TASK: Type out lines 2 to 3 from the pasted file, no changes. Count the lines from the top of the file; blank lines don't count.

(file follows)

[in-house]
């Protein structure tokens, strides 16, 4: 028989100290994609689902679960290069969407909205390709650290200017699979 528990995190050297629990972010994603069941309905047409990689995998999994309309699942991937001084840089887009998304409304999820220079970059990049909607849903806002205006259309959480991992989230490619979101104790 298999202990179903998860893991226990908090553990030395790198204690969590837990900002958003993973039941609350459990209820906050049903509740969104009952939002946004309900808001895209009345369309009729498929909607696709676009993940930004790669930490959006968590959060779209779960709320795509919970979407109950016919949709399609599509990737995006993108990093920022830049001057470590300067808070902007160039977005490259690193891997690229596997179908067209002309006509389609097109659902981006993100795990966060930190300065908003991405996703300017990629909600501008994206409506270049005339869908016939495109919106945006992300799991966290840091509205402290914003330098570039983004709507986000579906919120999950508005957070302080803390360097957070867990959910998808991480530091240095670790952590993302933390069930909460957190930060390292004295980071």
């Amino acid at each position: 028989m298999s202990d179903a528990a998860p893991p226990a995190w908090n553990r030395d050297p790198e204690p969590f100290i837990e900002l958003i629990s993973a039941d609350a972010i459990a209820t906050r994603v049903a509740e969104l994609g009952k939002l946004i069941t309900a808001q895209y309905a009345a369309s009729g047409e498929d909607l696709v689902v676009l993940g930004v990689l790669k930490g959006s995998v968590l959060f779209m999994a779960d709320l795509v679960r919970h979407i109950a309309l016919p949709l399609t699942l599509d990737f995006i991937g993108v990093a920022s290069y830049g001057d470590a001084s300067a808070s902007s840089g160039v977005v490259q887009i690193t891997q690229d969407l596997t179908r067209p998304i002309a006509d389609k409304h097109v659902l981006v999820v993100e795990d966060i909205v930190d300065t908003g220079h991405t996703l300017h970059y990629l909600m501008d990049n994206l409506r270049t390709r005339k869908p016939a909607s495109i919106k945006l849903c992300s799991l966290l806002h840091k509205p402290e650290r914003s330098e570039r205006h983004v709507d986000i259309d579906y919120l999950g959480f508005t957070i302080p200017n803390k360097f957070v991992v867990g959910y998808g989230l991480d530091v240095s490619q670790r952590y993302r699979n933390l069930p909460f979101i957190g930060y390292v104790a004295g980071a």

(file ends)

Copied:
């Protein structure tokens, strides 16, 4: 028989100290994609689902679960290069969407909205390709650290200017699979 528990995190050297629990972010994603069941309905047409990689995998999994309309699942991937001084840089887009998304409304999820220079970059990049909607849903806002205006259309959480991992989230490619979101104790 298999202990179903998860893991226990908090553990030395790198204690969590837990900002958003993973039941609350459990209820906050049903509740969104009952939002946004309900808001895209009345369309009729498929909607696709676009993940930004790669930490959006968590959060779209779960709320795509919970979407109950016919949709399609599509990737995006993108990093920022830049001057470590300067808070902007160039977005490259690193891997690229596997179908067209002309006509389609097109659902981006993100795990966060930190300065908003991405996703300017990629909600501008994206409506270049005339869908016939495109919106945006992300799991966290840091509205402290914003330098570039983004709507986000579906919120999950508005957070302080803390360097957070867990959910998808991480530091240095670790952590993302933390069930909460957190930060390292004295980071």
């Amino acid at each position: 028989m298999s202990d179903a528990a998860p893991p226990a995190w908090n553990r030395d050297p790198e204690p969590f100290i837990e900002l958003i629990s993973a039941d609350a972010i459990a209820t906050r994603v049903a509740e969104l994609g009952k939002l946004i069941t309900a808001q895209y309905a009345a369309s009729g047409e498929d909607l696709v689902v676009l993940g930004v990689l790669k930490g959006s995998v968590l959060f779209m999994a779960d709320l795509v679960r919970h979407i109950a309309l016919p949709l399609t699942l599509d990737f995006i991937g993108v990093a920022s290069y830049g001057d470590a001084s300067a808070s902007s840089g160039v977005v490259q887009i690193t891997q690229d969407l596997t179908r067209p998304i002309a006509d389609k409304h097109v659902l981006v999820v993100e795990d966060i909205v930190d300065t908003g220079h991405t996703l300017h970059y990629l909600m501008d990049n994206l409506r270049t390709r005339k869908p016939a909607s495109i919106k945006l849903c992300s799991l966290l806002h840091k509205p402290e650290r914003s330098e570039r205006h983004v709507d986000i259309d579906y919120l999950g959480f508005t957070i302080p200017n803390k360097f957070v991992v867990g959910y998808g989230l991480d530091v240095s490619q670790r952590y993302r699979n933390l069930p909460f979101i957190g930060y390292v104790a004295g980071a």